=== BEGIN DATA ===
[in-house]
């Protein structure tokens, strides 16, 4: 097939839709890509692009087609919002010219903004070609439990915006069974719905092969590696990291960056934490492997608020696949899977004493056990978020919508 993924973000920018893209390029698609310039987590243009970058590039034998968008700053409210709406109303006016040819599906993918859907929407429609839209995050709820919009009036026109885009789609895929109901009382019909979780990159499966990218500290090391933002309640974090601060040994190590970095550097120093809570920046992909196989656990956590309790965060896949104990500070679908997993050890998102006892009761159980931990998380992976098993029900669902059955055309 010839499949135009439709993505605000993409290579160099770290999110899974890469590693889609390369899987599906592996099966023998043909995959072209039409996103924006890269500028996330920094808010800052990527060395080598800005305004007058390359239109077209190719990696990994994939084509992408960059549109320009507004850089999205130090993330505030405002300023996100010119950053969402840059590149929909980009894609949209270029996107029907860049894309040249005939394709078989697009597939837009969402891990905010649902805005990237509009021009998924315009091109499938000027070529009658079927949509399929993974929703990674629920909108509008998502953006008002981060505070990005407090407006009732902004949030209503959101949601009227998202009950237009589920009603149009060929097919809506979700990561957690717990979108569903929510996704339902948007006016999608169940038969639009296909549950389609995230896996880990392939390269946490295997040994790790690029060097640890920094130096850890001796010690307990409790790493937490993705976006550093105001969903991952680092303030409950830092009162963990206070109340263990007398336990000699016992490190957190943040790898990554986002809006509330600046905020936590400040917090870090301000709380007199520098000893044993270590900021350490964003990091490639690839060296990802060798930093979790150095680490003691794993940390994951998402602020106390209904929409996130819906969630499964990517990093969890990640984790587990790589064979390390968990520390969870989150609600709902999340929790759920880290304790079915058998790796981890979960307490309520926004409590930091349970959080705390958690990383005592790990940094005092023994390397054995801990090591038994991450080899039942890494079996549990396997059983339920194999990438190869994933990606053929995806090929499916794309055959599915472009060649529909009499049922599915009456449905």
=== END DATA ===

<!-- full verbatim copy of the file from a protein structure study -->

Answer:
[in-house]
């Protein structure tokens, strides 16, 4: 097939839709890509692009087609919002010219903004070609439990915006069974719905092969590696990291960056934490492997608020696949899977004493056990978020919508 993924973000920018893209390029698609310039987590243009970058590039034998968008700053409210709406109303006016040819599906993918859907929407429609839209995050709820919009009036026109885009789609895929109901009382019909979780990159499966990218500290090391933002309640974090601060040994190590970095550097120093809570920046992909196989656990956590309790965060896949104990500070679908997993050890998102006892009761159980931990998380992976098993029900669902059955055309 010839499949135009439709993505605000993409290579160099770290999110899974890469590693889609390369899987599906592996099966023998043909995959072209039409996103924006890269500028996330920094808010800052990527060395080598800005305004007058390359239109077209190719990696990994994939084509992408960059549109320009507004850089999205130090993330505030405002300023996100010119950053969402840059590149929909980009894609949209270029996107029907860049894309040249005939394709078989697009597939837009969402891990905010649902805005990237509009021009998924315009091109499938000027070529009658079927949509399929993974929703990674629920909108509008998502953006008002981060505070990005407090407006009732902004949030209503959101949601009227998202009950237009589920009603149009060929097919809506979700990561957690717990979108569903929510996704339902948007006016999608169940038969639009296909549950389609995230896996880990392939390269946490295997040994790790690029060097640890920094130096850890001796010690307990409790790493937490993705976006550093105001969903991952680092303030409950830092009162963990206070109340263990007398336990000699016992490190957190943040790898990554986002809006509330600046905020936590400040917090870090301000709380007199520098000893044993270590900021350490964003990091490639690839060296990802060798930093979790150095680490003691794993940390994951998402602020106390209904929409996130819906969630499964990517990093969890990640984790587990790589064979390390968990520390969870989150609600709902999340929790759920880290304790079915058998790796981890979960307490309520926004409590930091349970959080705390958690990383005592790990940094005092023994390397054995801990090591038994991450080899039942890494079996549990396997059983339920194999990438190869994933990606053929995806090929499916794309055959599915472009060649529909009499049922599915009456449905």